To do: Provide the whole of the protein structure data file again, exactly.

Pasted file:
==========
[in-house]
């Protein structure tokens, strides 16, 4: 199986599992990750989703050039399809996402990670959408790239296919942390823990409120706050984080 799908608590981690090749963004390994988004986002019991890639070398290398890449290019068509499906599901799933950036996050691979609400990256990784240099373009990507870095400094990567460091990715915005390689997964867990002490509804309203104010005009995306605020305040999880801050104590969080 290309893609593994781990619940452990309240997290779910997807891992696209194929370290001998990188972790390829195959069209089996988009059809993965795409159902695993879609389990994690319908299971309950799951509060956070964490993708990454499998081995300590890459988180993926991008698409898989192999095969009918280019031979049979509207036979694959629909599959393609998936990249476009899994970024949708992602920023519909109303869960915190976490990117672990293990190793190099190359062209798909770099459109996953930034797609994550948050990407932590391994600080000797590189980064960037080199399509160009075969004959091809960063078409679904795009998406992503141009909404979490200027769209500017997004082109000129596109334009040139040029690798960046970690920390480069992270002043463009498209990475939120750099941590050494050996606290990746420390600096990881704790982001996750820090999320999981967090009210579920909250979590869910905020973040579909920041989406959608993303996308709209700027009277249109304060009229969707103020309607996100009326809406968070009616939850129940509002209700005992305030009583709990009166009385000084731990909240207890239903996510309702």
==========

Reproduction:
[in-house]
């Protein structure tokens, strides 16, 4: 199986599992990750989703050039399809996402990670959408790239296919942390823990409120706050984080 799908608590981690090749963004390994988004986002019991890639070398290398890449290019068509499906599901799933950036996050691979609400990256990784240099373009990507870095400094990567460091990715915005390689997964867990002490509804309203104010005009995306605020305040999880801050104590969080 290309893609593994781990619940452990309240997290779910997807891992696209194929370290001998990188972790390829195959069209089996988009059809993965795409159902695993879609389990994690319908299971309950799951509060956070964490993708990454499998081995300590890459988180993926991008698409898989192999095969009918280019031979049979509207036979694959629909599959393609998936990249476009899994970024949708992602920023519909109303869960915190976490990117672990293990190793190099190359062209798909770099459109996953930034797609994550948050990407932590391994600080000797590189980064960037080199399509160009075969004959091809960063078409679904795009998406992503141009909404979490200027769209500017997004082109000129596109334009040139040029690798960046970690920390480069992270002043463009498209990475939120750099941590050494050996606290990746420390600096990881704790982001996750820090999320999981967090009210579920909250979590869910905020973040579909920041989406959608993303996308709209700027009277249109304060009229969707103020309607996100009326809406968070009616939850129940509002209700005992305030009583709990009166009385000084731990909240207890239903996510309702």